17/08/2015 at 15:35 #29407
I can find some data on the coloration of Prussian staves but not the spontoons NCOs carried. In the Russian army drummer’s drumsticks and NCO’s spontoons matched the stave color.
Anyone know how it worked in the Prussian army?
I’m looking for early war initially but will want to know about the changes throughout the period eventually…
Help is appreciated.
The Bandit17/08/2015 at 16:22 #29415General SladeParticipant
I don’t know anything definitive on this but Digby Smith’s ‘Encyclopedia of Uniforms of the Napoleonic Wars’ shows an officer in 1806 with a spontoon with a natural wood haft. The accompanying text mentions that by this time spontoons were only carried on parade and were not used on the battlefield. Similarly, Jouineau’s illustrations in the Hourtoulle’s ‘Jena-Auerstadt:The Triumph of the Eagle’, shows a Prussian musketeer officer and a grenadier NCO each with natural wood spontoons. There is also an illustration of a musketeer drummer using black drumsticks.20/08/2015 at 05:15 #29591Jonathan GingerichParticipant
Well Kling is indeed in fraktur and from what I can tell, probably isn’t useful, so it’s on a back burner right now. (Where is Steve Smith when you need him?) But I did look at Bleckwenn Die friderizianischen Uniformen and in a half dozen illustrations of pole arms they all consistently match the flag staff of the SYW regiment.26/08/2015 at 02:01 #2989403/09/2015 at 22:12 #30456Jonathan GingerichParticipant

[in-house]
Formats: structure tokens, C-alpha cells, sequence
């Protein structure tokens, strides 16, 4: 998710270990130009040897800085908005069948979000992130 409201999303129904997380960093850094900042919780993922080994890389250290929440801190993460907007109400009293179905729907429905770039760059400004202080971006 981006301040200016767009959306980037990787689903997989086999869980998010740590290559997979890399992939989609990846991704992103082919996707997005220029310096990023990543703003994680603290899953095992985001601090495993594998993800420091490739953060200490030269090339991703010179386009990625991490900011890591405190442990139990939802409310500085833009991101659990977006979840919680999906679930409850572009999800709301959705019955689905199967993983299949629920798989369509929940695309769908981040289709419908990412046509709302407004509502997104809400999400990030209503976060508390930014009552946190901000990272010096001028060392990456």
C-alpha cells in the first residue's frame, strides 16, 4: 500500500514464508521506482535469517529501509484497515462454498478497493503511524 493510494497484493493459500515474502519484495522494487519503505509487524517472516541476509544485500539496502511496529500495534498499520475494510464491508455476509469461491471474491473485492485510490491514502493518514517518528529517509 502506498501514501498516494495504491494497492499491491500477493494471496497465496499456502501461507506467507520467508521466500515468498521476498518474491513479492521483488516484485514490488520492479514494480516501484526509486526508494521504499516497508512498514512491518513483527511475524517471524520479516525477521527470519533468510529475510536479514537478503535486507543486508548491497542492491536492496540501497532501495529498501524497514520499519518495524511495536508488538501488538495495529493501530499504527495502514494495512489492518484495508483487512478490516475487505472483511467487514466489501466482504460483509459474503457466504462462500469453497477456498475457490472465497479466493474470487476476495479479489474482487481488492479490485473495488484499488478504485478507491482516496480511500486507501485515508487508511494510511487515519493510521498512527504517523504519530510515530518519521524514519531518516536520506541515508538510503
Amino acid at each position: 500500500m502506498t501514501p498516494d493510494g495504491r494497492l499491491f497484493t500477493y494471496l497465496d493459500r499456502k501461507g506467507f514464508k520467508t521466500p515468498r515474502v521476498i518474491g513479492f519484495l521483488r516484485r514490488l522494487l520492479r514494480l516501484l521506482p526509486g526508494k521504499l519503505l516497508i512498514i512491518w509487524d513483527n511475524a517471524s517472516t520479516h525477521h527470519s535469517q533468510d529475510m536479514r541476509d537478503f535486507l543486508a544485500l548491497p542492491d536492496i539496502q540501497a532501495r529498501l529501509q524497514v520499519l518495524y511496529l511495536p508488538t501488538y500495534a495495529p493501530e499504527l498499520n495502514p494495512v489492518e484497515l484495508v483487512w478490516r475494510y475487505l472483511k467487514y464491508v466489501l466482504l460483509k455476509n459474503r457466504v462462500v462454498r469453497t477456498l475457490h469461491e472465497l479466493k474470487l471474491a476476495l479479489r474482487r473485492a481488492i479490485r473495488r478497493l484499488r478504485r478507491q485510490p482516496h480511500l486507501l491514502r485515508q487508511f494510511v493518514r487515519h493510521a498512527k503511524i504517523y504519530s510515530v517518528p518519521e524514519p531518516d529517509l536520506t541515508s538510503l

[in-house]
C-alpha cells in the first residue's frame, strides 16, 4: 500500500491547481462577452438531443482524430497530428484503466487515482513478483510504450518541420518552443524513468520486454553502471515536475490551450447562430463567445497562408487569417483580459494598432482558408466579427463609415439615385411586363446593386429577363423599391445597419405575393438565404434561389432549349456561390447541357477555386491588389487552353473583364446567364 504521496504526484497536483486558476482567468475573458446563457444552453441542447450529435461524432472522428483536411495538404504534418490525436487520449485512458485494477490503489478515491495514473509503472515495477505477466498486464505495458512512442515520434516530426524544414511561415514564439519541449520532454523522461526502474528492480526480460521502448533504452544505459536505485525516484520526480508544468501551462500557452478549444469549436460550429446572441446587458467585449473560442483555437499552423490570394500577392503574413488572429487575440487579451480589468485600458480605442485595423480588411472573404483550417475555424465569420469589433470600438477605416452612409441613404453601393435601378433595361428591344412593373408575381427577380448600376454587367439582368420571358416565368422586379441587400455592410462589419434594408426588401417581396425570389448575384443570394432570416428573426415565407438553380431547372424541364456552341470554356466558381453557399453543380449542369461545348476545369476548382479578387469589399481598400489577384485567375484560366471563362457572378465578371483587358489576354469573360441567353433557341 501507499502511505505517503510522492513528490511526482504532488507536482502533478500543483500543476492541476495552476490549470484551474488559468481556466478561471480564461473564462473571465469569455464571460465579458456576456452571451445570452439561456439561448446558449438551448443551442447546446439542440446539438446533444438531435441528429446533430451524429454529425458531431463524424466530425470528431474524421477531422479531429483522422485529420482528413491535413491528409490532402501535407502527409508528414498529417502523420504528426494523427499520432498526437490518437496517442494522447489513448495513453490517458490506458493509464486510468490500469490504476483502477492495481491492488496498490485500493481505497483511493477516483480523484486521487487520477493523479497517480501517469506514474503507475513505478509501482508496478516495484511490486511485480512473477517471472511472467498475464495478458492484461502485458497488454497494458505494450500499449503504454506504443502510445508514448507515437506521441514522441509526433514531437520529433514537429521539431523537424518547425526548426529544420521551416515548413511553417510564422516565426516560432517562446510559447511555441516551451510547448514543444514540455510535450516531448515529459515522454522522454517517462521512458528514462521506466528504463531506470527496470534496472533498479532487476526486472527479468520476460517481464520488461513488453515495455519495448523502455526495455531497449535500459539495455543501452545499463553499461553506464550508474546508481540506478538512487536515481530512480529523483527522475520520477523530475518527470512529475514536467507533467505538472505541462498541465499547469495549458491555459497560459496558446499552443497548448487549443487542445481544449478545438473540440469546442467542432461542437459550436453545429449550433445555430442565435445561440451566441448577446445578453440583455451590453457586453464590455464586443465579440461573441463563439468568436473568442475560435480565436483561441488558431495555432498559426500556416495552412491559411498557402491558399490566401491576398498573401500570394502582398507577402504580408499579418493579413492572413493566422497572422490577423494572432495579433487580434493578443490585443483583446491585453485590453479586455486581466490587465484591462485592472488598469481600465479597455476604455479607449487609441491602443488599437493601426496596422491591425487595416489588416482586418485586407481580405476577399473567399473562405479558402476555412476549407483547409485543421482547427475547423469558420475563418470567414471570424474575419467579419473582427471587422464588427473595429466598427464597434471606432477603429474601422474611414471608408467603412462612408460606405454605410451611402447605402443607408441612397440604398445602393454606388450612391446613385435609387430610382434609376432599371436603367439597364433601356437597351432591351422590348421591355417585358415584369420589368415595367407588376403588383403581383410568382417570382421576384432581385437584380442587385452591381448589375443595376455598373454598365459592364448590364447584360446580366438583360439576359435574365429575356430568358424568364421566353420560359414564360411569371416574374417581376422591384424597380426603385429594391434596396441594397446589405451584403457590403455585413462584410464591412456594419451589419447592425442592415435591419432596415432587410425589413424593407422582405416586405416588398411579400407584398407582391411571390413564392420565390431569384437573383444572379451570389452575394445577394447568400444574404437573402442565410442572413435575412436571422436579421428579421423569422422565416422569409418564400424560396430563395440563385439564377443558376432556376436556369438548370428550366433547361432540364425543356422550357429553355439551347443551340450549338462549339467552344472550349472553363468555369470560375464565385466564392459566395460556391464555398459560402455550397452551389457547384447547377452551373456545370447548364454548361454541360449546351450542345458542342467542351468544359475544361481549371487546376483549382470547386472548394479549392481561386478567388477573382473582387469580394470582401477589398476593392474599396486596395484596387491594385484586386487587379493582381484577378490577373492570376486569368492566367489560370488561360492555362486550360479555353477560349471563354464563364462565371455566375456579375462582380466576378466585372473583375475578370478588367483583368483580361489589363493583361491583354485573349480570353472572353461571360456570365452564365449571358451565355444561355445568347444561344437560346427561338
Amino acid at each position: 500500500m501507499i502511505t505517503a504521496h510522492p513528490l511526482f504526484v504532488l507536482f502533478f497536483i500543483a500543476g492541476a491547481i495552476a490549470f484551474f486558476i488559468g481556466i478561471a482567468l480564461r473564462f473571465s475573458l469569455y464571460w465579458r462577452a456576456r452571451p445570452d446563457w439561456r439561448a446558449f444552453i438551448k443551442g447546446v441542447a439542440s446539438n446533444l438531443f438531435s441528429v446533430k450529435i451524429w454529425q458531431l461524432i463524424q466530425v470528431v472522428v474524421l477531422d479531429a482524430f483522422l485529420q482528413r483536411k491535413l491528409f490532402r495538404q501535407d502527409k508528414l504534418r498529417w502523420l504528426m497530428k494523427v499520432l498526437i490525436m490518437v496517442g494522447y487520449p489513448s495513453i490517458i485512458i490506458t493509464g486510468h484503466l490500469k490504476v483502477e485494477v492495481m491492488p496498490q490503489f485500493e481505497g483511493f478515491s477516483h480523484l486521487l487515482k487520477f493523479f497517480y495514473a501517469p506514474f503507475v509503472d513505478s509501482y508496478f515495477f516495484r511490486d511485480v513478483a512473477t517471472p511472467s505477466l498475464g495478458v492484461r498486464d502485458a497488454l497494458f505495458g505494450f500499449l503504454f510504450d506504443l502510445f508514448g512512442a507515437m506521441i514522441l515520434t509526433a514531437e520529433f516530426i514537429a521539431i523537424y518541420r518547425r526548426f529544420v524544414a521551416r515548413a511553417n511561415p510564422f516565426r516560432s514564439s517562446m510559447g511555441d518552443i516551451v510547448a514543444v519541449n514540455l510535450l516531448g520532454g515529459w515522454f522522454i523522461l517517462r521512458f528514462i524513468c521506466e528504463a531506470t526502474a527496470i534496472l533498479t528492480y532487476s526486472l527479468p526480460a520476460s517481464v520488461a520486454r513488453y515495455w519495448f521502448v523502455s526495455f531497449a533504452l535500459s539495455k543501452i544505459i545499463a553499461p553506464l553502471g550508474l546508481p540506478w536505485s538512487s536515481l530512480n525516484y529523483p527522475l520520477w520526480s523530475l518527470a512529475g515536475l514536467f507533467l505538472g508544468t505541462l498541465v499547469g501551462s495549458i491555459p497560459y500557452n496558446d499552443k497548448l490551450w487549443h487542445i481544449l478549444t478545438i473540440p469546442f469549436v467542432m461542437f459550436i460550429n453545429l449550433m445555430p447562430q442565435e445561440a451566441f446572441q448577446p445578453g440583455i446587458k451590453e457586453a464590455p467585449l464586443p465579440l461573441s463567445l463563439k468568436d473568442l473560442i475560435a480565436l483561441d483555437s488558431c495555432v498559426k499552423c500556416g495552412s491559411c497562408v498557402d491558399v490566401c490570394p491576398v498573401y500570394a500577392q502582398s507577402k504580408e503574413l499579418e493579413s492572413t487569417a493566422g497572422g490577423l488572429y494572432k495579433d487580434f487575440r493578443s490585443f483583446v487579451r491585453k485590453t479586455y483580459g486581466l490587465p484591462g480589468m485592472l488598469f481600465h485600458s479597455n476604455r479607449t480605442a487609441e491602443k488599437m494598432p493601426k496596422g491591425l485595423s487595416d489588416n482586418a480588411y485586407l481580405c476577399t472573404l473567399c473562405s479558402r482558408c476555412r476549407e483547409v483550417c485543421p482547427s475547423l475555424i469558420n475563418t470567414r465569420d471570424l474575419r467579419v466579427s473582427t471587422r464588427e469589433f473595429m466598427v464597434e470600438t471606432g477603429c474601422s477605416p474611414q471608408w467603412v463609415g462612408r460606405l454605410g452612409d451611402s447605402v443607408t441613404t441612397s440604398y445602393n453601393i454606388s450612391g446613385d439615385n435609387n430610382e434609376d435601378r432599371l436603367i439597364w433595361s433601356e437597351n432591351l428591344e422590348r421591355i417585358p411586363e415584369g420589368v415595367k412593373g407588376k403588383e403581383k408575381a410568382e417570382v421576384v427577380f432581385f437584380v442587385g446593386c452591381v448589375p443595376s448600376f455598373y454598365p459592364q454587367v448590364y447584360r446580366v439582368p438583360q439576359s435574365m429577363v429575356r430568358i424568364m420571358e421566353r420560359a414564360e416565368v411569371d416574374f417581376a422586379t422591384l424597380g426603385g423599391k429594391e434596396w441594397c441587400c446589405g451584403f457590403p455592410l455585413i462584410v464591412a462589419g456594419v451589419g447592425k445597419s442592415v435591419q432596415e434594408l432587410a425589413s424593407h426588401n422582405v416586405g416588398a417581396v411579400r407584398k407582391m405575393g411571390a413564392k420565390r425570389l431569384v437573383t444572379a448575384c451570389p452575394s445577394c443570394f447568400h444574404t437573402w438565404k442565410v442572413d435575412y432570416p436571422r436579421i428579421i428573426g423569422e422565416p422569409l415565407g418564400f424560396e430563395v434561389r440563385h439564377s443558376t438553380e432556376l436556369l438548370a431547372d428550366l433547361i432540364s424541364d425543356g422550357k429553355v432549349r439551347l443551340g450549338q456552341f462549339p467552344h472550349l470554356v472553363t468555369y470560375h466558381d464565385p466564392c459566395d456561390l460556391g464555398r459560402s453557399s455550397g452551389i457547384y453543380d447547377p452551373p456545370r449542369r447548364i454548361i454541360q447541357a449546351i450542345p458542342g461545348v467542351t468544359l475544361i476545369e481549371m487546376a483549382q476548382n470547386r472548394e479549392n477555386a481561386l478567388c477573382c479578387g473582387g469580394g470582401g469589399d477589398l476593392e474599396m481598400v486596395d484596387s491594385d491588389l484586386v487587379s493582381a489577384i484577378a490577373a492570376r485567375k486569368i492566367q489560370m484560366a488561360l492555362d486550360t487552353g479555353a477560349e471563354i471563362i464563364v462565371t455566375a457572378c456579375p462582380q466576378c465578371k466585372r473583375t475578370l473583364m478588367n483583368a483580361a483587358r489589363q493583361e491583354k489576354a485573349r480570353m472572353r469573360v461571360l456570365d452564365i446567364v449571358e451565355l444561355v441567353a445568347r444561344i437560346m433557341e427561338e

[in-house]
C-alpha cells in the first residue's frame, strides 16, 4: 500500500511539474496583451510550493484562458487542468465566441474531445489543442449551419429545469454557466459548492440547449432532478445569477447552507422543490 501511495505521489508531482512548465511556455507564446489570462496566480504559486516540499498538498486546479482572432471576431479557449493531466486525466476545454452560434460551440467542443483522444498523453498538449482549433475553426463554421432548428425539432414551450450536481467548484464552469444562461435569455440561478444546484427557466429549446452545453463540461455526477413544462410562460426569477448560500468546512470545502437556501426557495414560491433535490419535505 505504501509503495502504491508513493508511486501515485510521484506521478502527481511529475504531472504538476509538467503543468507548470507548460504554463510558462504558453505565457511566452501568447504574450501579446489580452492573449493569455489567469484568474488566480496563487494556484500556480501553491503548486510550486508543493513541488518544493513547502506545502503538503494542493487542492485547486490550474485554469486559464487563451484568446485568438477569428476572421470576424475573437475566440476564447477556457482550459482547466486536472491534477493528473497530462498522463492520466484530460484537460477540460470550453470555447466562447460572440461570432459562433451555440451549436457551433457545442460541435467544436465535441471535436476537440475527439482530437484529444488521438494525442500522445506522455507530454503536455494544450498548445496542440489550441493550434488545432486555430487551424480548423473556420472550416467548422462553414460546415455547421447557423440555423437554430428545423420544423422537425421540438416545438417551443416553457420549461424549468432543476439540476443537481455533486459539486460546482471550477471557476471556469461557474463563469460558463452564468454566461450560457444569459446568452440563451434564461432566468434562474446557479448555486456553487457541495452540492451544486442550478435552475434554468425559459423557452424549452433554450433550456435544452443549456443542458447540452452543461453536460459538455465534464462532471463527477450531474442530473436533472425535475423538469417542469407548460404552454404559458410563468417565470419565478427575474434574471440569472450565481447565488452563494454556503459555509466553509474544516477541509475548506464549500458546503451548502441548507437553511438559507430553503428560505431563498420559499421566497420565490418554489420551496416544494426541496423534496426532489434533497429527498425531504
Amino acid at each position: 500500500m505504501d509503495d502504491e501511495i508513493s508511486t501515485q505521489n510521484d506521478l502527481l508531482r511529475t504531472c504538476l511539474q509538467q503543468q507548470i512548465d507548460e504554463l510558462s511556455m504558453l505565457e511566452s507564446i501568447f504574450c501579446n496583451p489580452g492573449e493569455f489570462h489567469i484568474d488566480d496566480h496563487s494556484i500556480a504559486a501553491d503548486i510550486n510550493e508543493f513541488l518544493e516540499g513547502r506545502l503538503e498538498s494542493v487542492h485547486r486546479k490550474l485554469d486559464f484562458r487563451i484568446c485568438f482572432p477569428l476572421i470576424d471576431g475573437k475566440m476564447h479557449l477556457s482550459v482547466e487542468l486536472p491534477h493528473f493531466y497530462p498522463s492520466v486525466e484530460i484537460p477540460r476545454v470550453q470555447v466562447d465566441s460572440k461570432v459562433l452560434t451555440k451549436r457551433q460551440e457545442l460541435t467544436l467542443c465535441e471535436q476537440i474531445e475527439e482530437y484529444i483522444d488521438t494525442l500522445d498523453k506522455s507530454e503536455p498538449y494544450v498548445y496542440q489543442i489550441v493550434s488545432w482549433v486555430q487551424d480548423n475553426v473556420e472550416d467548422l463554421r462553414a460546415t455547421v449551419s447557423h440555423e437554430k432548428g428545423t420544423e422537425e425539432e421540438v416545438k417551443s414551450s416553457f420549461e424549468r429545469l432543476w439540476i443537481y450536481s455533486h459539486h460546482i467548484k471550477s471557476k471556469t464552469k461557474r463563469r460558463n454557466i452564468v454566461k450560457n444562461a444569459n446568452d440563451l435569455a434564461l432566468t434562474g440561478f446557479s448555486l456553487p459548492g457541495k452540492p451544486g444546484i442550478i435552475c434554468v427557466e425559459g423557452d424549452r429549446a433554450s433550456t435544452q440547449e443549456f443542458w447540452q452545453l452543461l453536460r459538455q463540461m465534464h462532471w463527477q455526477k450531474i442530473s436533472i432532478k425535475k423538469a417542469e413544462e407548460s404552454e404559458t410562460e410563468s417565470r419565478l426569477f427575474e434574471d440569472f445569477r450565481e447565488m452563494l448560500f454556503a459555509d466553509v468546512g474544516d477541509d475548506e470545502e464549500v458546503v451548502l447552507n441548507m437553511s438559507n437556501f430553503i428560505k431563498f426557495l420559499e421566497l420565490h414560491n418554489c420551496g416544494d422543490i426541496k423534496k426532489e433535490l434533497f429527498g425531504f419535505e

Here is what Oliver Schmidt had to say on the subject:
For the Prussian army’s woodwork, I had a quick look into Kling, here what he writes: drum sticks: I found nothing about them NCOs’ “Kurzgewehr”: 1726: brown, this was cancelled in 1743, after that a lot of colors, by 1806: all black with a few exceptions (more details: Kling, p. 175 – Hans-Karl Weiß has got this book and can tell you more) officers’ “Sponton”: for most regiments probably black in 1806, Garde (No. 15) yellow or yellowish, Renouard (No. 3) probably light brown.
Let me note the Russians were going to black woodwork (although presumably only for new regiments) around 1806. I’ll see if my Kling is the same as the one Oli is talking about and check page 175 when I have a chance…
J.14/09/2015 at 18:09 #31056Mick SayceParticipant
The only note I can find is in R. Mantle’s ‘Prussian Reserve Infantry 1813-15’ published by the Napoleonic Association waaaay back in the 1970’s. On p.17 he says that sticks were black and the black fifes were carried in a red case.
Blog at : http://thewordsofsubedai.blogspot.co.uk/14/09/2015 at 20:48 #31063
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